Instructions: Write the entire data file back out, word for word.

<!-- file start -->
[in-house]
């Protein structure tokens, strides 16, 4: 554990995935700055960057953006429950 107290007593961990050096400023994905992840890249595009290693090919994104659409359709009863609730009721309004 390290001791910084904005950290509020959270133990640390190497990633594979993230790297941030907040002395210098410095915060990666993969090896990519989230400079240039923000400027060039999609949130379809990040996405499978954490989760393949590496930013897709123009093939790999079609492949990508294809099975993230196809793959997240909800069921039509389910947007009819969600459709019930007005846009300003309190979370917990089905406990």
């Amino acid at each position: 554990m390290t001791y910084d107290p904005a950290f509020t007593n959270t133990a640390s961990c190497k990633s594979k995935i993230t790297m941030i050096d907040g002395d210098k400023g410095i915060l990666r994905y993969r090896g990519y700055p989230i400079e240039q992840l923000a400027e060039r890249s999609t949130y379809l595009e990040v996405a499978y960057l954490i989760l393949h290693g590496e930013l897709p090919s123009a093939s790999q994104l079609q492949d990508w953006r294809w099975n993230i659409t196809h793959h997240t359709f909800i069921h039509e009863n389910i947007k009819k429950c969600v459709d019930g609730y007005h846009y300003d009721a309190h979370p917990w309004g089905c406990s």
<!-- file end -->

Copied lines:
[in-house]
């Protein structure tokens, strides 16, 4: 554990995935700055960057953006429950 107290007593961990050096400023994905992840890249595009290693090919994104659409359709009863609730009721309004 390290001791910084904005950290509020959270133990640390190497990633594979993230790297941030907040002395210098410095915060990666993969090896990519989230400079240039923000400027060039999609949130379809990040996405499978954490989760393949590496930013897709123009093939790999079609492949990508294809099975993230196809793959997240909800069921039509389910947007009819969600459709019930007005846009300003309190979370917990089905406990």
């Amino acid at each position: 554990m390290t001791y910084d107290p904005a950290f509020t007593n959270t133990a640390s961990c190497k990633s594979k995935i993230t790297m941030i050096d907040g002395d210098k400023g410095i915060l990666r994905y993969r090896g990519y700055p989230i400079e240039q992840l923000a400027e060039r890249s999609t949130y379809l595009e990040v996405a499978y960057l954490i989760l393949h290693g590496e930013l897709p090919s123009a093939s790999q994104l079609q492949d990508w953006r294809w099975n993230i659409t196809h793959h997240t359709f909800i069921h039509e009863n389910i947007k009819k429950c969600v459709d019930g609730y007005h846009y300003d009721a309190h979370p917990w309004g089905c406990s």